The Influence of Black and White Hat Marketing Strategies on Social Media

Marketing and social media have conjoined more recently than ever. Everyone is trying to make a quick and easy buck, and combining that with social media is a big attention-grabber for most people.

Two big types of digital marketing are black hat and white hat. Black hat SEO refers to aggressive techniques and strategies to buy and gain influence that is considered “cheating” by search engine algorithms (they are inorganic links, and usually spammy in nature).

White hat refers to strategies that typically take more time, but are considered “fair play” by search engine algorithms. They are not spammy, and actually provide useful content to the reader. I’ll be discussing various examples of these methods that I experience as a social media user, as well as my thoughts on social media, specifically Instagram, as a means to sell products and influence people.

Black Hat Tactics Are On the Rise, Despite Cutbacks By Instagram and Other Social Media

There are multiple tactics used and employed by users on social media. I have experienced a number of them, and I’ll share them along with my thoughts. Black hat SEO tactics exist on social media and it’s very common, even though Instagram has been cutting down on it. Black hat social media refers to using sneaky tactics that are outside of the website’s guidelines to further your influence or to gain something. Buying followers is a cheap way to gain status on social media. You can pay companies or buy apps that build your follower base with fake people, or bots as they’re called. This acts exponentially because users will be much more likely to follow an account with lots of followers rather than one without any. This is regardless of whether the followers are bots or not, because the user can’t tell.

Another tactic that I have experienced is when accounts use a program that automatically follows and unfollows accounts. This happens a lot in the guitar community on Instagram. I get followed by lots of random guitar player accounts, immediately go check the list of people they follow, and I won’t be on there. I’m one of the smarter users who knows when they see something sketchy like this, but more often than not a user will follow that person back without any thought or hesitancy.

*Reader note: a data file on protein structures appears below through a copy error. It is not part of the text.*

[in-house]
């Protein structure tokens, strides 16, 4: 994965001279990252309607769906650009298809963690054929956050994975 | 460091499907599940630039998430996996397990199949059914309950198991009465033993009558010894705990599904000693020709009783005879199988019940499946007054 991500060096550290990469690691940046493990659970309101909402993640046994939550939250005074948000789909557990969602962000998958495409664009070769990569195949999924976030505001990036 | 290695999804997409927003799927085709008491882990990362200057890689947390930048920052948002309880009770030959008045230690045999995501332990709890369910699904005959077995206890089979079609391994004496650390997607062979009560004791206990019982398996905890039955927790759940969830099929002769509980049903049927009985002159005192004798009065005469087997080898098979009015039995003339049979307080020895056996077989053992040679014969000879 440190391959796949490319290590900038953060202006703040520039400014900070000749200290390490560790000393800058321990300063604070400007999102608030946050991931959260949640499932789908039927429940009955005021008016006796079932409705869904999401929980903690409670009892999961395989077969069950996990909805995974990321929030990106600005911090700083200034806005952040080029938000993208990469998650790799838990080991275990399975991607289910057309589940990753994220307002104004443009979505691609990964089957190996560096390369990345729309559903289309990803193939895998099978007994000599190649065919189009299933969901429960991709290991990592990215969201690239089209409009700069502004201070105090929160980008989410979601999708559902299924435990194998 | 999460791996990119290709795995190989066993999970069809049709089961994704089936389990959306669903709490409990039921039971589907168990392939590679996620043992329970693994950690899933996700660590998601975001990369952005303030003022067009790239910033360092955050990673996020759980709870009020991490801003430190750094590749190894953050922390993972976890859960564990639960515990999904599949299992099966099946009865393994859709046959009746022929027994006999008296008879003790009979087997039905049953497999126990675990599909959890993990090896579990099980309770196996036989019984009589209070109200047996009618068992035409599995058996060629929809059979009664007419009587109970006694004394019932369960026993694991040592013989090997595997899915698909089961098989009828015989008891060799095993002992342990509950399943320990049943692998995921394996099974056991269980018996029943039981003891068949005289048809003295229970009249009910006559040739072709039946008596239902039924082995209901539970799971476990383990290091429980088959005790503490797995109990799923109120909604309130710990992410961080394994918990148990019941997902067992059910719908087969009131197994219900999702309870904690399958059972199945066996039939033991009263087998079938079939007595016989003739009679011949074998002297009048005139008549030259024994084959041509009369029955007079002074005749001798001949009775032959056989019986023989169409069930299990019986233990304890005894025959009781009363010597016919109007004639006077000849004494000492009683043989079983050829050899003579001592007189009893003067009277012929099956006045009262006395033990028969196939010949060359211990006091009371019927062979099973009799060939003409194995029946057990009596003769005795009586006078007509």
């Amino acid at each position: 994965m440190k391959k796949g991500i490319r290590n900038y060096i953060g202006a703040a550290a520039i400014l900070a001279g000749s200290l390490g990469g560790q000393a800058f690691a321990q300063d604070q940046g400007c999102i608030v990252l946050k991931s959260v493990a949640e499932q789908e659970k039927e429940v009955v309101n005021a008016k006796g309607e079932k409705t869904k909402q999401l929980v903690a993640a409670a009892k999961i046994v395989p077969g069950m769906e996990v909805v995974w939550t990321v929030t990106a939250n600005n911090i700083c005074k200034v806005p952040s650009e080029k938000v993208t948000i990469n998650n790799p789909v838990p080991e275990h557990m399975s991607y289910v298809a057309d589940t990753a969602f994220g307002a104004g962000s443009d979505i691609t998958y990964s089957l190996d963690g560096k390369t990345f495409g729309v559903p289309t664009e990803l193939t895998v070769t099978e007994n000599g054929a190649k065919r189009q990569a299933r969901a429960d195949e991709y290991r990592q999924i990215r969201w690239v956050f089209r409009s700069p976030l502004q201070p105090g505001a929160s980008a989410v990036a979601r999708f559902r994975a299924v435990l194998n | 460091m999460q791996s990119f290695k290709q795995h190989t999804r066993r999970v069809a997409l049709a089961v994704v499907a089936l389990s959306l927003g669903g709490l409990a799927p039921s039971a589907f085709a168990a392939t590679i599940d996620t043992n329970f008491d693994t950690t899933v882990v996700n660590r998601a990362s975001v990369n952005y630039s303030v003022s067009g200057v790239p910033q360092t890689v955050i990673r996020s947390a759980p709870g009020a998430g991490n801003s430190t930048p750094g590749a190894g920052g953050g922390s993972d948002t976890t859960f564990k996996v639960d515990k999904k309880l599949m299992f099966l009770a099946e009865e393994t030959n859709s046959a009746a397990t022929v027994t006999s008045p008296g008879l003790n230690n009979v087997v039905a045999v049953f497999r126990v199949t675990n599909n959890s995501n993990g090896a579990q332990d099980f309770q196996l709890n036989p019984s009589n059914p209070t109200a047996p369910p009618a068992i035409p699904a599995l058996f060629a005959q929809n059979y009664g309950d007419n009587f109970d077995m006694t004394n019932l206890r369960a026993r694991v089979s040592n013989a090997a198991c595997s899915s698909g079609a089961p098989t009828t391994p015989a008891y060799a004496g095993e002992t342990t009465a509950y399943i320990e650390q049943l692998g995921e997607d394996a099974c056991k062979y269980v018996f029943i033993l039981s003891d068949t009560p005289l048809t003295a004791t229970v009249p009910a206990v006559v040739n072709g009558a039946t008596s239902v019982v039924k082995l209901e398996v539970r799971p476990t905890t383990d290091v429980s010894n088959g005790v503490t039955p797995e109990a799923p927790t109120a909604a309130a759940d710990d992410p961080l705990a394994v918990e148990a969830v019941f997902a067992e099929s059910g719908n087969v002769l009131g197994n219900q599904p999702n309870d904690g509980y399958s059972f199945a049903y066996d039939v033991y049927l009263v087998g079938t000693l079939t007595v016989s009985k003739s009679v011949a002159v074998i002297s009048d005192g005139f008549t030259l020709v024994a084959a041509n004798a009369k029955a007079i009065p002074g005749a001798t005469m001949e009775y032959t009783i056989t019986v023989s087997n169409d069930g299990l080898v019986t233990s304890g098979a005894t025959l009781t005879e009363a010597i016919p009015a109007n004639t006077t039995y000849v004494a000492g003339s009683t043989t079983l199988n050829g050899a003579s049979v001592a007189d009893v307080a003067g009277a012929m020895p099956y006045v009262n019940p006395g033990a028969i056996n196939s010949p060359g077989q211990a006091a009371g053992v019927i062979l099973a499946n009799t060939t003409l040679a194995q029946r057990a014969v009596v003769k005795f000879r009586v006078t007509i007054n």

There Are Still Legit Methods Being Used!

There are definitely reasonable tactics on social media to gain influence, and a common one is for accounts to create a sort of “pod” or group agreement where all accounts agree to like and comment on each other’s posts. I see this in the meme community. When one account comments on one that I follow, I am able to see their comment because they both follow each other. They’ll also repost another meme’s post and give them a shout out. These tactics make it much more likely for me to follow another account or like another post that I wouldn’t have normally liked. This tactic also sort of provides a homey, communal vibe that I enjoy being a part of. The other obvious white hat tactic is to make great content and follow the right people. Users flock to things that are good. However, pods can be considered a grey area because they are technically not “organic” or “natural”, when taken into the consideration that the account managers will probably “like” all the pod members’ posts even if the post itself may be spammy or not quality content.


The Weight of Influencer Marketing on Social Media

Influencer marketing and digital marketing are a huge part of Instagram and all social media platforms. Famous people and accounts with a large number of followers are much more likely to be successful influencers than other accounts. The most obvious reason is that they have way more followers, which means more chances to influence a potential buyer or customer of the product that they’re selling.

Another reason is that people love famous people. We look up to those who have hundreds of thousands of followers and those who are famous. They have influence, and that is highly valuable social currency. We are much more likely to purchase an item seen in an advertisement if someone we know, admire, and love is sponsoring it. This is why advertising companies, for decades, have been paying sports stars, celebrities, etc. to go on TV or magazines and advertise their product.

I follow multiple meme and funny video accounts on Instagram, one being an account called HoodClips. This is a good example of how a random popular page on social media can highly influence a market share. They have 9.2 million followers, and about once every nine posts they’ll tag a brand called Fashion Nova and post a picture of attractive girls wearing their clothes. You can bet that lots of followers buy clothing from this site solely because they think it’s the “cool” thing to do. Examples of this sort of marketing are endless and can be seen all around. 


In all, social media is a unique and cool way to market things and influence people. Be sure to watch out for sketchy techniques such as buying followers, automatically following and unfollowing people, and report them if you feel cheated. Pay attention to white hat tactics, and learn to be a smarter social media user.